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Category: Workplace Issues

From Classroom to Cubicle

After graduation, most students assume their lives will drastically change as they transition from a college classroom into their careers of choice. After starting work, however, they may be surprised to find the number of ways life does not change. Many skills, habits and routines learned or experienced in school apply in the professional world. In fact, by approaching an accounting career as a student, one can not only survive, but thrive in the industry. Read More >

What Are the Differences Between a Career Coach and a Mentor?

When we hear the term "mentoring," the first word that may come to mind is "coaching." The fact is that both of these words mean completely different things, especially when it comes to hiring a career coach or a mentor. It is important that you know the difference before you decide to hire a professional for help with your job search. 1. Read More >

Up All Night with a Turkish Pop Star

I was up all night with a Turkish pop star, but in the least hot way possible.  We were in an immigration law office together organizing her papers to show to United States Citizenship and Immigration Services.  She was in an utter panic. "If I don't get this Visa renewed, I don't know what I'm gonna do.  I cannot go back to Istanbul.  I just can't.  That would basically be the end of my career.  I just.  Everything has to be perfect. Read More >

Why the Grass Isn't Always Greener

Like most parents of young children, part of my nightly routine involves a bit of bedtime reading. Recently my children stumbled across a large book of Aesop's fables-the same book my mother read to me when I was young. It is heavy, a bit musty, and the pages are yellowed, but the stories are just as good as they were in my memories. Last week, we came across the story of the Wolf and the Goat. To summarize this short gem, the wolf is at the bottom of a cliff, unable to eat the goat. Read More >

Is the Constant Connection to Our Jobs Melting Our Children’s Minds?

Here's a scene you can witness at any number of New York City restaurants any night of the week: A mother sits down with her two young kids, and before menus are brought out, the mother hands the kids matching iPads. The kids then proceed to play video games through their entire meal, looking up just once or twice from their respective screens, only to drink some water or fill their mouths with food they're too busy to taste. Read More >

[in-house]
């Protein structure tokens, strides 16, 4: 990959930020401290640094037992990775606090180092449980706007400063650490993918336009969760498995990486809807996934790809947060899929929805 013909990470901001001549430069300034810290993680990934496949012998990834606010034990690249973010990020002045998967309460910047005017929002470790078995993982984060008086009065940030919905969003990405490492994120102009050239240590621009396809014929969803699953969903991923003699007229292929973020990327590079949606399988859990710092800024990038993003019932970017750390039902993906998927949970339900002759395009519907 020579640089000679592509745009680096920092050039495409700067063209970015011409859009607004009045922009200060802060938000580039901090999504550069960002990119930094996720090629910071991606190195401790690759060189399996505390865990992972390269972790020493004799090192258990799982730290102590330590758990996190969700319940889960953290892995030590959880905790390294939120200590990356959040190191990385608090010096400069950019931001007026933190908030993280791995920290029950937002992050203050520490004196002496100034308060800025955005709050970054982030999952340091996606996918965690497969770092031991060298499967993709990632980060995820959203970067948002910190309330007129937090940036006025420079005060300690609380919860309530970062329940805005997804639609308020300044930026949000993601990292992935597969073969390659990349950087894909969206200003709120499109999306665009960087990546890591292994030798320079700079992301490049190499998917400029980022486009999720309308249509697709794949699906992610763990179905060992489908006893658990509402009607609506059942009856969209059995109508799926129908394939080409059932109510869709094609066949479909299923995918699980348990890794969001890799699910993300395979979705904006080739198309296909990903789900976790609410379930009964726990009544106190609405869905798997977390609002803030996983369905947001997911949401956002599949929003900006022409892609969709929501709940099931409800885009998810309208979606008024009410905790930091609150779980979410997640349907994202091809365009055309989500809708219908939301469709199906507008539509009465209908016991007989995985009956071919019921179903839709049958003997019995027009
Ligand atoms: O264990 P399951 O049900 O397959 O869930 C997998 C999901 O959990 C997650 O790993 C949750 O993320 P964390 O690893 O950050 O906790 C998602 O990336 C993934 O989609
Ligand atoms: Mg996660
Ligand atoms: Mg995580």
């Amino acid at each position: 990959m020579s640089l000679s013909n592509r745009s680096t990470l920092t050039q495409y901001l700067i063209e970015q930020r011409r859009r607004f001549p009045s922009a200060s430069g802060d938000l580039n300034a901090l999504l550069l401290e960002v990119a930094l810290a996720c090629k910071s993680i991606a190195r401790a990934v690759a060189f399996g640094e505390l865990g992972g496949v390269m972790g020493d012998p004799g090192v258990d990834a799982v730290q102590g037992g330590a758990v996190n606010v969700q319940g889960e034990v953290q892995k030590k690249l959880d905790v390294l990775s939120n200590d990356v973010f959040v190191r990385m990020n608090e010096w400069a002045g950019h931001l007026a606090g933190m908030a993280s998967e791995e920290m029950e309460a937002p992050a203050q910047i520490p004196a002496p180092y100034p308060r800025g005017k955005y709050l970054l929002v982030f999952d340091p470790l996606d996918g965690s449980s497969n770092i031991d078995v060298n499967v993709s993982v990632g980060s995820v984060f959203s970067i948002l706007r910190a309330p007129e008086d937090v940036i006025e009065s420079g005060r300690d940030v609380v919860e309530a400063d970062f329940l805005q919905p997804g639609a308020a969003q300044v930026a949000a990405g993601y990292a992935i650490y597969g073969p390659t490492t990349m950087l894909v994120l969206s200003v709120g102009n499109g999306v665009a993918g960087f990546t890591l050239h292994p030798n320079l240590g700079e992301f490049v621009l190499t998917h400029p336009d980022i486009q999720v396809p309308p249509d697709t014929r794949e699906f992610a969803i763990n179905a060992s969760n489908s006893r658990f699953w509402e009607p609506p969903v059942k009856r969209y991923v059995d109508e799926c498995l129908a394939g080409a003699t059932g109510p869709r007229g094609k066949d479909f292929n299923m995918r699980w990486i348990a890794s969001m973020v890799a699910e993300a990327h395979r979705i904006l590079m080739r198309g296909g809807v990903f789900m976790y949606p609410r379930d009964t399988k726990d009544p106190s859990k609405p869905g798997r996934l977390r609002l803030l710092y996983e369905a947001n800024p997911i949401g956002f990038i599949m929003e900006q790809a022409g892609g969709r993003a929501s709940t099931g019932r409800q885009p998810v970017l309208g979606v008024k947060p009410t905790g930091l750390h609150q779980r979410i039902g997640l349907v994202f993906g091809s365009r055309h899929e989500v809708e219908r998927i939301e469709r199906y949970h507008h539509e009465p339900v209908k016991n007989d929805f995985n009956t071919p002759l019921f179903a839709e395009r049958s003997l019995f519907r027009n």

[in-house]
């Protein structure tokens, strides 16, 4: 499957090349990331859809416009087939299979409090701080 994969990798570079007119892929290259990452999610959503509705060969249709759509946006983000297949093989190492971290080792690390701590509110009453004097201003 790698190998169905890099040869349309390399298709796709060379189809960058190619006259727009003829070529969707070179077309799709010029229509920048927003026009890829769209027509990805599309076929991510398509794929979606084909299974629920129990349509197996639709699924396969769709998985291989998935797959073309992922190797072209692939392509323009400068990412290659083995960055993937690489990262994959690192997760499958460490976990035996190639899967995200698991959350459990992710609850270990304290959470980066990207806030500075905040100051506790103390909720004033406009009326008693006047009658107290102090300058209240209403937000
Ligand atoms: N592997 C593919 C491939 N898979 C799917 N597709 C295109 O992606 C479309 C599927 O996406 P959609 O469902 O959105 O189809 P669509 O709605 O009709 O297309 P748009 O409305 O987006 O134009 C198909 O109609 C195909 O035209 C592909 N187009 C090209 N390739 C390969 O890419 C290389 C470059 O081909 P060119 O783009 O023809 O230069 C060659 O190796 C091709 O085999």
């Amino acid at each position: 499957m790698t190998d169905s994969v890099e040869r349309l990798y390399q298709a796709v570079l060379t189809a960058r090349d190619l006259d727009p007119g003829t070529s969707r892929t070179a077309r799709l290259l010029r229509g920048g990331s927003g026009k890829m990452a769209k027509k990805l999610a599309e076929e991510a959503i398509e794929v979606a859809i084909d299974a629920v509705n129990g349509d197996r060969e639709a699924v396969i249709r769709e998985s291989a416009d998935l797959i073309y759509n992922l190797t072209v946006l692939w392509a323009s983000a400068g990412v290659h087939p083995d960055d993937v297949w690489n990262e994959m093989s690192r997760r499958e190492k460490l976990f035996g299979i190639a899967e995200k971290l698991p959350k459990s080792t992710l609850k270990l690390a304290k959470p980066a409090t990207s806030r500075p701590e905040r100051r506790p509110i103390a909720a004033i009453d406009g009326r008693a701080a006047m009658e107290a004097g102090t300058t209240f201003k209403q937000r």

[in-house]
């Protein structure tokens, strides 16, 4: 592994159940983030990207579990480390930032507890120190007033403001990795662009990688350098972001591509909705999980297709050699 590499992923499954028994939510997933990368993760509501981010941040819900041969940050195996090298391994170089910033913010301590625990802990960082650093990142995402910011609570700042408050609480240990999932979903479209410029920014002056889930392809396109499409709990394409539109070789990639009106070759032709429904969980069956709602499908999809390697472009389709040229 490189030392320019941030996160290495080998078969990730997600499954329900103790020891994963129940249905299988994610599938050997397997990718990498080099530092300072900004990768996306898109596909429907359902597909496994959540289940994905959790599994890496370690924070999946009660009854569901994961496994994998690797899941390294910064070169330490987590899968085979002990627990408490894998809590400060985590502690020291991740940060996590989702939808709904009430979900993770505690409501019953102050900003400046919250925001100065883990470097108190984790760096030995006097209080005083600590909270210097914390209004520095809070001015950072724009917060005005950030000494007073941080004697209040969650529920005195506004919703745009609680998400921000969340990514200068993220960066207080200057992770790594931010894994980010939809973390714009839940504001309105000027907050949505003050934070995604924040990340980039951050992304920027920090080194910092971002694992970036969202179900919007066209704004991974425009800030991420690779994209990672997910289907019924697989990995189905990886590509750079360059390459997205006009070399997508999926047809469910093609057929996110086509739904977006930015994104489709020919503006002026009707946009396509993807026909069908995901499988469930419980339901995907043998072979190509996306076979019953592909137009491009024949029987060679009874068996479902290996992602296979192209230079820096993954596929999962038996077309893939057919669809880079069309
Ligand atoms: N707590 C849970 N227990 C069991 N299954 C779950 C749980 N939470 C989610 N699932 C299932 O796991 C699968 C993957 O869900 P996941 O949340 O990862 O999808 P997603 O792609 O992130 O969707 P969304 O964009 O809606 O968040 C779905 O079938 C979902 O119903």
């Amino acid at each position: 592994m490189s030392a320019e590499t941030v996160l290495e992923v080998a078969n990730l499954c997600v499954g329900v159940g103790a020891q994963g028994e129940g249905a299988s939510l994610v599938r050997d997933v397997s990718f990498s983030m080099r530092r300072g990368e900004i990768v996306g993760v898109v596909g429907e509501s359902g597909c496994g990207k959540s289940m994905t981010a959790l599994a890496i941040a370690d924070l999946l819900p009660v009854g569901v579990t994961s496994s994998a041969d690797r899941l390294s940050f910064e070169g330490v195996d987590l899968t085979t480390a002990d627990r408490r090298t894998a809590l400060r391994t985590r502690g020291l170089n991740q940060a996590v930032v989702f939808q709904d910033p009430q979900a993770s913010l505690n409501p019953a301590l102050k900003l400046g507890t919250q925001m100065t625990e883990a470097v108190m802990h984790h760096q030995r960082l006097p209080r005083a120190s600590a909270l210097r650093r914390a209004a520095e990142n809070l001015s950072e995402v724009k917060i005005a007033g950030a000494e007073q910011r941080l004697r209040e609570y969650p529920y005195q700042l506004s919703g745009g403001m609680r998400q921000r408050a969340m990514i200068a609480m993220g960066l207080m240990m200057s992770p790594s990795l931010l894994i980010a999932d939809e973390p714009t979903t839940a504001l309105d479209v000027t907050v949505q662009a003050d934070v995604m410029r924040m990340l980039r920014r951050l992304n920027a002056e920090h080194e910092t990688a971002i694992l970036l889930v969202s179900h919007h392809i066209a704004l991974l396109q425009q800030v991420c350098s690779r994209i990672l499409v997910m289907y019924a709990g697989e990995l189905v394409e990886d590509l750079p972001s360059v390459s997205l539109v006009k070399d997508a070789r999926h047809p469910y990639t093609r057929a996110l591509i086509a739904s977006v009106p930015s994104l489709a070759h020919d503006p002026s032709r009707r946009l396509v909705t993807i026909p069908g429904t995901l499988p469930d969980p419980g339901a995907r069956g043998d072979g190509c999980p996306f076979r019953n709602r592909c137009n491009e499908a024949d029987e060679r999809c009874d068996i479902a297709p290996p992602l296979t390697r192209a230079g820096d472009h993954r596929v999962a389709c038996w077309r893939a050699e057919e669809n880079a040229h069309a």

Creative Meets Corporate: Tales from the Content-Making Trenches

Now there are a billion platforms (websites, channels, blogs) that must be filled with content.  I can't help but think how utterly incomprehensible this task would sound to a peasant or medieval serf.  I imagine such a person, leaning on her shovel or spinning wheel and asking, "So, the air is empty and you have to fill it with stories to sell things?"  Yes, I would nod, that's basically what the Internet is right now. Read More >

Debating the Affordability of an Undergraduate Degree

With the cost of college and thus student loan debt rising to ridiculous levels, there are many who believe an undergraduate degree is no longer worth pursuing. And that includes the very wealthy and very well educated. Take Peter Thiel, for example. Thiel is a big swinging PE investor and hedge fund manager who has two degrees from Stanford, co-founded PayPal, was Facebook's first external investor, and, at latest count, is worth well over $1.5 billion. Read More >

Ben Silbermann's Path to Pinterest CEO

If you've ever "pinned" something on Pinterest, you can thank Ben Silbermann. He's a cofounder and the current CEO of the social media site Pinterest, which allows users to collect and share images on digital pinboards. People use Pinterest for a variety of reasons: Some use it to interact with people who share their interests. Others use it to plan events like weddings and home renovating. And still others use it to sell products and services to potential customers. Read More >

Tips for Creating an Inclusive Workplace

Last Friday's historic Supreme Court decision in Obergefell v. Hodges guarantees same-sex couples in all 50 states the freedom to marry and the right to have their marriages recognized in each state. While this landmark decision guarantees same-sex couples important legal rights, acceptance of individuals who identify as LGBT will still take time. In fact, there is no federal law protecting LGBT workers against discrimination based on their sexual orientation. Read More >

Are Cruel CEOs Better Leaders?

It's been well documented that many of today's great film directors are considered to be, to put it nicely, "difficult to work with." As evidence, there's the widely watched clip of David O. Read More >

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